For example, the ULT of Romans 2:24 says:

“the name of God is dishonored among the Gentiles because of you.”

The action is “dishonor,” the actors are “the Gentiles” (non-Jews), and the receiver of the action is “the name of God.” The reason for the action is “because of you.” The UST rearranges the verse to put the actor and the receiver of the action in a more normal order.

The UST of Romans 2:24 says:

“The non-Jews speak evil about God because of the evil actions of you Jews.”

For many language, this is a clearer way of expressing the message that Romans 2:24 intends to communicate.

When you edit or translate the UST, you must not use any passive voice constructions.

Abstract Nouns

The ULT of Romans 2:10 says:

“But praise, honor, and peace will come to everyone who practices good…”

In this verse, the words “praise,” “honor,” “peace,” and “good” are abstract nouns. That is, they are words that refer to things that we cannot see or touch. They are ideas. The ideas that these nouns express are closer to actions or descriptions than they are to things. In many languages, therefore, these ideas must be expressed by verbs or description words, not by nouns. For this reason, the UST expresses these nouns as actions or descriptions.

The UST of Romans 2:10 says:

“But God will praise, honor, and give a peaceful spirit to every person who habitually does good deeds.”

When editing the UST or translating it into another GL, you must avoid using abstract nouns.

Long, Complex Sentences

The UST avoids using long or complex sentences. In many languages, long or complex sentences are unnatural and unclear.

The ULT translates the first three verses of Romans as one complex sentence. It says:

“1 Paul, a servant of Jesus Christ, called to be an apostle, set apart for the gospel of God, 2 which he promised beforehand by his prophets in the holy scriptures, 3 concerning his Son, who was born from the descendants of David according to the flesh.”

The UST breaks that into five sentences that are more simple in form. It says:

“1 I, Paul, who serve Christ Jesus, am writing this letter to all of you believers in the city of Rome. God chose me to be an apostle, and he appointed me in order that I shouldproclaim the good news that comes from him. 2 Long before Jesus came to earth, God promised that he would reveal this good news by means of what his prophets wrote in the sacred scriptures. 3 This good news is about his Son. As to his Son’s physical nature, he was born a descendant of King David.”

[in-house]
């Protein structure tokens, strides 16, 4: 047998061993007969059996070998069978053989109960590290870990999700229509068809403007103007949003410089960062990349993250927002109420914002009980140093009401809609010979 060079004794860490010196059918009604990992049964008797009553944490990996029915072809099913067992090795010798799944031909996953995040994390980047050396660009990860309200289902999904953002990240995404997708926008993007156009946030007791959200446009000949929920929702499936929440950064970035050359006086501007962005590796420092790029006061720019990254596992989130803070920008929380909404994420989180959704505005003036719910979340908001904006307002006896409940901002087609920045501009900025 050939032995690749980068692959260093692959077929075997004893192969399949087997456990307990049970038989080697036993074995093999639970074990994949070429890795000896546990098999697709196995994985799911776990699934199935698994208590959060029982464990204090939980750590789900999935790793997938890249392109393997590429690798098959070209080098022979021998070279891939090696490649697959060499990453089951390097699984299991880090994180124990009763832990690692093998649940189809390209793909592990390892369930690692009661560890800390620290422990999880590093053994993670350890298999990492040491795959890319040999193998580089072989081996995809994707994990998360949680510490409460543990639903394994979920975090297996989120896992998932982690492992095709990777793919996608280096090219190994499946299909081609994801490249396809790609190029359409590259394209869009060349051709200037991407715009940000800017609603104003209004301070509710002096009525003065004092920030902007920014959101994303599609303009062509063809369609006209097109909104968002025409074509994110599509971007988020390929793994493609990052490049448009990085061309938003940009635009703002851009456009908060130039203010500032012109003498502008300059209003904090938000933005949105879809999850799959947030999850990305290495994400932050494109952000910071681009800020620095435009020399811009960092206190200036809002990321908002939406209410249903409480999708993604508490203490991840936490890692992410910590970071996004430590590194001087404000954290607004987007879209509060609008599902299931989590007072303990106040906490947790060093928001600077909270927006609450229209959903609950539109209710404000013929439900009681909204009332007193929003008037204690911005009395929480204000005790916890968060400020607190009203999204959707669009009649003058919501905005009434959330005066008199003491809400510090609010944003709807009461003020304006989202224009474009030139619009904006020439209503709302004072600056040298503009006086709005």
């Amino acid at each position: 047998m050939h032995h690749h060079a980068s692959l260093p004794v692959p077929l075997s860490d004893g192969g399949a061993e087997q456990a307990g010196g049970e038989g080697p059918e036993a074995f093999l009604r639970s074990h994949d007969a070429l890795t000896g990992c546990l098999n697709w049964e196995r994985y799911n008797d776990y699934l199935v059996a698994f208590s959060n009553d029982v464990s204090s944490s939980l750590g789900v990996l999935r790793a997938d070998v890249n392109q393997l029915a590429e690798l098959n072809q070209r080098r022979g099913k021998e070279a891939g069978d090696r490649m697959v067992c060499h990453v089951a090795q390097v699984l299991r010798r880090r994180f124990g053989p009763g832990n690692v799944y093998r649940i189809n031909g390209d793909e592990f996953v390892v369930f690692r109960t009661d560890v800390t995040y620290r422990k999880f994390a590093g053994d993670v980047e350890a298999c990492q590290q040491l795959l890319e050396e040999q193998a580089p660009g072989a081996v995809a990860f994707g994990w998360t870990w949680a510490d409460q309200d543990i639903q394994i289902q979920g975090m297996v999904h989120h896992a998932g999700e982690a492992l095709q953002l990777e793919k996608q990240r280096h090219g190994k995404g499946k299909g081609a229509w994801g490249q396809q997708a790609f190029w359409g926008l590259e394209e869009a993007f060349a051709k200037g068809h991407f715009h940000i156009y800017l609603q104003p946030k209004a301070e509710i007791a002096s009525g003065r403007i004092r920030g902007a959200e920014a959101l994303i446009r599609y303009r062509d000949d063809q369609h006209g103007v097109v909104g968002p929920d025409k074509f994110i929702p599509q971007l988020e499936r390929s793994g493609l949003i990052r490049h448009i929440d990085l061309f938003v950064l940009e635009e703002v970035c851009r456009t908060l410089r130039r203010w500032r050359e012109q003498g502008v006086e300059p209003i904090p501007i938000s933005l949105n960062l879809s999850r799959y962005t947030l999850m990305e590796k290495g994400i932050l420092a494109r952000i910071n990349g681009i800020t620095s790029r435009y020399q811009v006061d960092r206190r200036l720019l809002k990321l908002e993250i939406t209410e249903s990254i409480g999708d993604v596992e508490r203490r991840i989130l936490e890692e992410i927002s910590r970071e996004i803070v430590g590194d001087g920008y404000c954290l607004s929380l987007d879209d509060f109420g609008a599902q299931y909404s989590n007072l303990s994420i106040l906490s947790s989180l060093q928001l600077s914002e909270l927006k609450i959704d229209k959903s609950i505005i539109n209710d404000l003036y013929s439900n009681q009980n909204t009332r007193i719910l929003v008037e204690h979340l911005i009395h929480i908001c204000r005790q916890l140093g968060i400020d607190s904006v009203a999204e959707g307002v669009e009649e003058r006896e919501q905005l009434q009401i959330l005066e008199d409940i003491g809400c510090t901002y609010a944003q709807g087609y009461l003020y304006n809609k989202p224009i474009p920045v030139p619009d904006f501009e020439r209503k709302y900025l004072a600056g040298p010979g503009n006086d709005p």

When editing the UST or translating it into another GL, you must keep the sentences short and simple.

Missing Participants

The UST often fills in the participants when these are lacking in the original Bible and the ULT. In the original biblical languages, these participants could be left out and still understood by the reader. But in many languages these must be included for the translation to be clear and natural.

In the ULT, Romans 1:1 says:

“Paul, a servant of Jesus Christ, called to be an apostle, set apart for the gospel of God…”

In this verse, there is a participant that is left unstated, but still understood. This participant is God. It is God who called Paul to be an apostle and who set him apart for the Gospel. In some languages, this participant must be stated.

Therefore the UST of Romans 1:1 says:

“God chose me to be an apostle, and he appointed me in order that I should proclaim the good news that comes from him.”

When editing the UST or translating it into another GL, you must include all of the participants that are there in the UST.

Events out of Order

The ULT of Luke 2:6-7 says:

“6 Now it came about that while they were there, the time came for her to deliver her baby. 7 She gave birth to a son, her firstborn child, and she wrapped him snugly in strips of cloth. Then she put him in an animal feeding trough, because there was no room for them in a guest room.”

In some languages, events need to be told in the order in which they happened, or else the story will be confusing and hard to understand. People might understand from these verses that Mary delivered her baby outside in the street, and then looked for somewhere to stay and, after a long search, ended up putting him in an animal feeding trough. The UST tells these events in the order in which they happened, so that it is clear that Mary was already in the shelter for animals when she gave birth.

The UST says: